Large 690 litre boot with jump seats folded up.



Nearly 6 feet subject trying out the jump seats, not exactly comfortable. Best for kids or persons under 5 7".

 
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Re: Mahindra Quanto Road Test Drive Review

Nice simple rear door design hosting the rear window washer. The screw looks a bit odd though visually inside circular door handle.



Open the flap to top-up the washer fluid.



Tool box near the rear door lip hosting jack etc.





Small net provided under the jump seats, not a very practical location.



Cup holders beside the jump seats too on both sides.

IMG_0379.jpg

Mechanical override for opening fuel lid in case the electric ones go kaput.



Quanto remote key with functions for lock / unlock and locating the car.



A glance of the cockpit during night.







20130401_102334.jpg

20130401_102350.jpg

Low Beam and High Beam - Overall Beam quality is decent





A shot alongside the Ford Figo and Tata Indica to give an idea of Quanto's road presence.





Some comparative shots with the elder sibling Xylo





(C) The Automotive India. All rights reserved. The text and images cannot be reproduced in any form without written permission of our authority.
 
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350Z

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Re: Mahindra Quanto Road Test Drive Review

Note: Thread now live from T.I.P zone. Needless to mention, this is one of the most comprehensive reviews of Mahindra Quanto on web.

Drive Safe,
350Z
 

Akash

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Re: Mahindra Quanto Road Test Drive Review

Excellent review IR. Feels like I just did a round of the vehicle at the showroom.

I wish M&M had done some more homework on the design part. Although the face and the back of this vehicle looks smart, a quick glance at the side profile leaves an impression that the design team was in a bit hurry to complete the vehicle.

Thanks to your review, I just realised that Quanto is heavier that the bigger Ertiga. Thanks to the 100 horses, or else we would have had a lazy beast in the segment.

BTW I didnt see you mentioning much about the body roll. Is it in the acceptable zone?
 
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Re: Mahindra Quanto Road Test Drive Review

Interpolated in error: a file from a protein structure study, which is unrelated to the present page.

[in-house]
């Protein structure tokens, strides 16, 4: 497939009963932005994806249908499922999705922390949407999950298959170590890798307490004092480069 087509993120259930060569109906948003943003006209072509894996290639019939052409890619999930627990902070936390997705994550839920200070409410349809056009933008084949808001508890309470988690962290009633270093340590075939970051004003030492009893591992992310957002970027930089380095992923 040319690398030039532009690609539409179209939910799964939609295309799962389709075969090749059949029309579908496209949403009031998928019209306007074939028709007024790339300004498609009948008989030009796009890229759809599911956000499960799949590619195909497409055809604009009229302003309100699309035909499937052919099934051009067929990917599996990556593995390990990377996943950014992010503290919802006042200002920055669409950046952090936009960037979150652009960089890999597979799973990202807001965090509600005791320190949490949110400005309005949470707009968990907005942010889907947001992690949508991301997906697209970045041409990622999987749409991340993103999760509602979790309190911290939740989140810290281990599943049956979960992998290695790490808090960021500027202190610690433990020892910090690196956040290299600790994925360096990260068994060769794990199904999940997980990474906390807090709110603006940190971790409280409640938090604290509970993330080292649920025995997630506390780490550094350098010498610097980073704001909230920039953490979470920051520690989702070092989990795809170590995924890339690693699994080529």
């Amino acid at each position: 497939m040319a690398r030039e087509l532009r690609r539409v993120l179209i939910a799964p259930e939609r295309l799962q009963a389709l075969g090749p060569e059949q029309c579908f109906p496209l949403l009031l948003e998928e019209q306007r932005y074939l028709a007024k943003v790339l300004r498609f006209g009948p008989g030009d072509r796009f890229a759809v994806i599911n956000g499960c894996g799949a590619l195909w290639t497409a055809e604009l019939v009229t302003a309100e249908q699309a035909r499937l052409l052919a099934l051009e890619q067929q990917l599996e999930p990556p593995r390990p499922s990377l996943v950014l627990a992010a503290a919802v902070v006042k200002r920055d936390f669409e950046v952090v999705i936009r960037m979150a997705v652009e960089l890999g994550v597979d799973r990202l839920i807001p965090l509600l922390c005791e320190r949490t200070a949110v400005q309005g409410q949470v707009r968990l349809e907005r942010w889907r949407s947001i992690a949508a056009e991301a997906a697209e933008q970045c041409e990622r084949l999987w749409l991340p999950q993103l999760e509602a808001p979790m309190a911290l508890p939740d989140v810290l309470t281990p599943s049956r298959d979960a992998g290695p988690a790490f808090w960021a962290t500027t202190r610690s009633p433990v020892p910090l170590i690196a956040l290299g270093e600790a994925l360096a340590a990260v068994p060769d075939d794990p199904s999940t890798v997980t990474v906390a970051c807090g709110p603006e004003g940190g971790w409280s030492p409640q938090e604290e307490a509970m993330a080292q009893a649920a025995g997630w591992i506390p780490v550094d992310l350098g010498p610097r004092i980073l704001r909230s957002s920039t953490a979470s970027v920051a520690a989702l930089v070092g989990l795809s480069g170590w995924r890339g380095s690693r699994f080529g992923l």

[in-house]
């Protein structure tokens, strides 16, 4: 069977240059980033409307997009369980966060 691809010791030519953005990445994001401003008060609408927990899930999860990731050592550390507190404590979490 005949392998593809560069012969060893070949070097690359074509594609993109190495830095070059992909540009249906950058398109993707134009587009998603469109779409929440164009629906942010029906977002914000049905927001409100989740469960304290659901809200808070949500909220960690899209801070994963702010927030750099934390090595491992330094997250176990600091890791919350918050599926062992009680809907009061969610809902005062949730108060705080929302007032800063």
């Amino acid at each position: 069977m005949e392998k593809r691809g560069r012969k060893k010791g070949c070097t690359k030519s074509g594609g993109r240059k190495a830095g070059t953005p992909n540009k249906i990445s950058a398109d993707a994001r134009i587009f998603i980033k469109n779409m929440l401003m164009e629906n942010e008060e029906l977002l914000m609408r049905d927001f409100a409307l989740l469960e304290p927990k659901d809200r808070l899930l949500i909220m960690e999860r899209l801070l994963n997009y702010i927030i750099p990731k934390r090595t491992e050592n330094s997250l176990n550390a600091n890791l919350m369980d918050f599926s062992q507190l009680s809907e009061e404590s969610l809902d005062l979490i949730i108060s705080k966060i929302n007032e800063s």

wonderful review IR.

i second your views on the drivability. of the quanto.

having seen some people actually put in more than 7 passengers in the quanto and the driver zipping through narrow lanes. the torque and the twin scroll turbo are the highlight of its drivability.
 
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Re: Mahindra Quanto Road Test Drive Review

Excellent review IR. Feels like I just did a round of the vehicle at the showroom.

I wish M&M had done some more homework on the design part. Although the face and the back of this vehicle looks smart, a quick glance at the side profile leaves an impression that the design team was in a bit hurry to complete the vehicle.

Thanks to your review, I just realised that Quanto is heavier that the bigger Ertiga. Thanks to the 100 horses, or else we would have had a lazy beast in the segment.

BTW I didnt see you mentioning much about the body roll. Is it in the acceptable zone?
Thanks Akash, one would expect body roll as it is derived from the Xylo, however it isnt as pronounced(atleast when compared to the old Xylo) - the suspension definately has been hardened and in way mutes the body roll. For normal daily driving and lane changes there is absolutely nothing to worry, just avoid aggressive mannerisms, the vehicle anyways isnt meant for it.

wonderful review IR.

i second your views on the drivability. of the quanto.

having seen some people actually put in more than 7 passengers in the quanto and the driver zipping through narrow lanes. the torque and the twin scroll turbo are the highlight of its drivability.
Thanks Superbad, indeed twin scroll is well engineered. It should make its way in other smaller(and lighter) Mahindras.